MyFightAgainstCapitationFee

Towards education that is re-linked to human values and is de-linked from commercialisation.

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Emperor Harshavardhana – A Teacher, Undesignated.

Emperor Harshavardhana (Harsha) lived between 590 AD – 647 AD and served the northern part of India. He patronized Nalanda University, whose curriculum encompassed “..virtually the entire range of world knowledge then available. Courses were drawn from every field of learning, Buddhist and Hindu, sacred and secular, foreign and native. Students studied science, astronomy, medicine, and logic as diligently as they applied themselves to metaphysics, philosophy, Samkhya, Yoga-shastra, the Veda, and the scriptures of Buddhism. They studied foreign philosophy likewise.” It is said that the university accommodated over 10,000 students and 2,000 teachers, and students/ scholars from regions like Korea, Japan, China, Tibet, Indonesia, Persia and Turkey where attracted to this school of learning. The following excerpt is taken from the book Spirituality in management: Means or End? authored by SK Chakraborty and Debangshu Chakraborty.

A remarkable value-underpinning for such a complete king as Harsha was, when still quite young, his reluctance to ascend the throne. Considerable persuasion was needed to make him the king after his father’s death. Non-attachment and humility were elements of character which never deserted him throughout his career as a great king.

The most remarkable proof of Harsha’s rajarshi leadership lay in his ‘quinquennial convocation’ of tyaga and seva (renunciation and service), the two strongest pillars of Bharat’s sanatan culture and society… This event used to take place at Prayag over a 2-month period. The process began with the worship of the images of Aditya, Shiva and Buddha for the first three days. For the next twenty days selected Buddhists and Brahmins were gifted with gold, pearls, garments, food etc. The next forty days were devoted to giving alms and sustenance to the poor, the orphans, the destitutes from far and near. Even the King’s belongings were given away. By the end of this maha-yajna in the vast ‘arena of charity’, all the accumulated wealth in the king’s coffers used to be exhausted – so much so that Harsha had to beg a second hand garment from his sister Rajyasri at the closing hour of the event.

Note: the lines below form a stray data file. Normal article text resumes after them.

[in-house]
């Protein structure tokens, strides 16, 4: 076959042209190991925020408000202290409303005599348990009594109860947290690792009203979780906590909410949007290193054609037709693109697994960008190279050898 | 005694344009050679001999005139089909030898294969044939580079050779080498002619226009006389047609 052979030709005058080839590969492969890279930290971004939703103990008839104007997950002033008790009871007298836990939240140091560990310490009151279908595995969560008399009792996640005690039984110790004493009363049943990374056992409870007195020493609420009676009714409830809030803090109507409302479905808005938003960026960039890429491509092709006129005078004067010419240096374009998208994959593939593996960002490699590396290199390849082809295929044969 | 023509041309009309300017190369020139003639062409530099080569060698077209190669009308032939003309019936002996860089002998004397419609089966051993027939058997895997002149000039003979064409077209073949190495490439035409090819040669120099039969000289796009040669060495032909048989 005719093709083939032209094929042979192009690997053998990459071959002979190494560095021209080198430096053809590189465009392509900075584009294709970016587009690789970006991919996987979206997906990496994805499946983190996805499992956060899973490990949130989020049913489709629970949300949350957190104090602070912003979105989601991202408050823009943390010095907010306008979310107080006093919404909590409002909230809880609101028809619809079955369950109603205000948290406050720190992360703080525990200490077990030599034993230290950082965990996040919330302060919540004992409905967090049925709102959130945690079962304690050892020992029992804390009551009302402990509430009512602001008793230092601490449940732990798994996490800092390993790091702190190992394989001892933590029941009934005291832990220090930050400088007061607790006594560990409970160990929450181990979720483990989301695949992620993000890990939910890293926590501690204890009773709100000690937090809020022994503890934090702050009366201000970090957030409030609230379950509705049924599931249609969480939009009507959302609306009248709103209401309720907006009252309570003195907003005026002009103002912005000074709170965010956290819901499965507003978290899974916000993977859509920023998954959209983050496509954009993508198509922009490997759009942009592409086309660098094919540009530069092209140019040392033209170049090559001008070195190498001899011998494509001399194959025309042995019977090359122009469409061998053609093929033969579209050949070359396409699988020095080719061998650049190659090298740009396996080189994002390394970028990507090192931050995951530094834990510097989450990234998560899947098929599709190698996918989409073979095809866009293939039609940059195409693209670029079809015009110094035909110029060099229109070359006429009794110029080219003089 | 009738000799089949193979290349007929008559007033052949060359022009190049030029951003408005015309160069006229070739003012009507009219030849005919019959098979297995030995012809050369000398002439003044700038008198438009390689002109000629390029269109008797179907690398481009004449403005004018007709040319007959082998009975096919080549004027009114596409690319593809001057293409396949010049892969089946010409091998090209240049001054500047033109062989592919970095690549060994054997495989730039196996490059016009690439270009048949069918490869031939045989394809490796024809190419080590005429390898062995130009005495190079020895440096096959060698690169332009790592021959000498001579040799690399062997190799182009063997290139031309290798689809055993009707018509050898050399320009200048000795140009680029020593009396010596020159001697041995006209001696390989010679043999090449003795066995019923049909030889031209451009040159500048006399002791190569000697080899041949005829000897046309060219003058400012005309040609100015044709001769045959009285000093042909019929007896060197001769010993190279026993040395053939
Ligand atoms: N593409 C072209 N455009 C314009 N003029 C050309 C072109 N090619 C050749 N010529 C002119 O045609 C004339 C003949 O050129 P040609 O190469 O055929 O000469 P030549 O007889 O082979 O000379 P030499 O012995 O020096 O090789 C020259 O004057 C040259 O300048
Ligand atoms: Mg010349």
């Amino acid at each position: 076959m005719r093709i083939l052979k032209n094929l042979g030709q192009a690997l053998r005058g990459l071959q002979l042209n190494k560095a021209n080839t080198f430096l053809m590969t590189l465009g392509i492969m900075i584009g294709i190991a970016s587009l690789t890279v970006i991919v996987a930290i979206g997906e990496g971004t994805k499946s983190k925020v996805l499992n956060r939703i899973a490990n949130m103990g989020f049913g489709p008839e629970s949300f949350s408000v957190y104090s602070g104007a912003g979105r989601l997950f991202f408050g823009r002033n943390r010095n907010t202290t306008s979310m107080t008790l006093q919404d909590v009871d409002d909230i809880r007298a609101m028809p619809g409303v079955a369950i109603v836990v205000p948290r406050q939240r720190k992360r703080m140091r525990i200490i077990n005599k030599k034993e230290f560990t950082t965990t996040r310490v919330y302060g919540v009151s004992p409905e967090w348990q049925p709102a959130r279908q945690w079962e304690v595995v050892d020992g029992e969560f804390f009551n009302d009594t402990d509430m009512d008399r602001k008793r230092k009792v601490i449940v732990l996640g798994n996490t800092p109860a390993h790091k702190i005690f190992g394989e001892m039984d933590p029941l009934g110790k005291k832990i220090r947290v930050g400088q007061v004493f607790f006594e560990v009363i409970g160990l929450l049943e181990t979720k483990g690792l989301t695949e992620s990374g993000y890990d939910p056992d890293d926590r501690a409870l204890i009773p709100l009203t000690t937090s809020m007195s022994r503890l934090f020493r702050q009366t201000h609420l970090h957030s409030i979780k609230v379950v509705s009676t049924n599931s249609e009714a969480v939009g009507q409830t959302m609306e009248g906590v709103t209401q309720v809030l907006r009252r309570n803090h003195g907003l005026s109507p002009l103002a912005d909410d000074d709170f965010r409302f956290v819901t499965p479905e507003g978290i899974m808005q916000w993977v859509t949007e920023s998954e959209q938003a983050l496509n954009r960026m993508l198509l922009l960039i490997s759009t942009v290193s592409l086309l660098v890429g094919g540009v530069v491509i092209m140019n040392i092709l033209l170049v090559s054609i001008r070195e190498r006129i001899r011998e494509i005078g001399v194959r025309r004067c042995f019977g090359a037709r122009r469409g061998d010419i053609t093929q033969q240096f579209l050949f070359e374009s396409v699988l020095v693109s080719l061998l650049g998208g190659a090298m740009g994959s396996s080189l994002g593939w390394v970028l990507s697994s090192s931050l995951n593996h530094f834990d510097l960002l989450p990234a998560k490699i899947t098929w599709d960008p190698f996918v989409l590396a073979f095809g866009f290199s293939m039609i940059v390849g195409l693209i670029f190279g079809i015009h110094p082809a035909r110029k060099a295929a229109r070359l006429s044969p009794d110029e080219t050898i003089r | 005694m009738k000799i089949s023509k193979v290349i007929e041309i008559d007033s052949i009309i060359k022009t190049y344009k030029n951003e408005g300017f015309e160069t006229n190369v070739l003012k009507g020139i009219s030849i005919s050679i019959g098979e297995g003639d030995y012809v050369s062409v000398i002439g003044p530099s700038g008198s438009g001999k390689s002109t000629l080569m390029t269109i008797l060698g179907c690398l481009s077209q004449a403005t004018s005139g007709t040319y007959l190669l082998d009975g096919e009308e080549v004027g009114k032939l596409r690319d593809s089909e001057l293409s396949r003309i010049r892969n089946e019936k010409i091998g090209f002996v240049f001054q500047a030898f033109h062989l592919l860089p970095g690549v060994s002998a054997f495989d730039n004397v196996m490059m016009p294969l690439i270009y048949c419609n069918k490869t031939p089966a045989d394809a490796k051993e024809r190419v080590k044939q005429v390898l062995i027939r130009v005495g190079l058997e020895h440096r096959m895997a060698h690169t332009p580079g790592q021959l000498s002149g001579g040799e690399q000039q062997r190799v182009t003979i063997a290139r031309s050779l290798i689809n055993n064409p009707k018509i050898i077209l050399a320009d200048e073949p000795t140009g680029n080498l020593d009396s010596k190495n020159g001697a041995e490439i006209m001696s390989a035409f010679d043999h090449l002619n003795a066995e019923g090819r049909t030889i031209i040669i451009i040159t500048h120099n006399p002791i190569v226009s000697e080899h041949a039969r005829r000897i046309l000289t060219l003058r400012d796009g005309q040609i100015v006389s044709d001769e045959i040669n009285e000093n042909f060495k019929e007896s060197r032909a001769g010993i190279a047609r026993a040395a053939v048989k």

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How can we stop the practice of charging capitation fee? Participate, Help, Get Involved

Culture in the society can be refined through Education, the source being inherent. If ‘Respect for all beings’ has to emerge, educational processes has to be built on the loftiest and noblest processes of dedication and giving. It will never arise when the focus is on ‘Return on Investment’ and is available for purchase in shopping malls that pose as educational institutions. It will not happen when “teachers” are focused on achieving their career objectives instead of giving their commitment to students. To make a diversionary remark – Mother Theresa’s death happened on Teachers Day.

Despite instructions from the Supreme Court of India, and legal pronouncements banning the charging of capitation fee (or in names similar to them), many institutions continue to take capitation fee. Capitation fee for medicine touches a crore, and for engineering and business instruction, it is in lakhs. Now some nursery and primary schools also charge similar fee. While these institutes charges such high fee, the lower cadre employees of these institutes, who engage in the so-called menial jobs, are paid a pittance. These for-profit companies have benefited from the society and the government, posing themselves as educational institutions. They have received funds, subsidies and financial exceptions, and advantages in land acquisitions. The field of higher education is one of the three major contributors and sustainers of black money in India.

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Charging fee for education is unidealistic, running an educational institution for making monetary profits is unidealistic and unethical, and charging capitation fee is unidealistic, unethical and illegal. As the practice of capitation fee continues, the Supreme Court, in August 2014, appointed Mr Salman Khurshid, former Union Law Minister, as an amicus curiae, and asked him to come out with suggestions to end this practice of taking capitation. India is known for committees and meetings and committees and meetings. So be it. If this is the way India works, let it work that way, but work we will.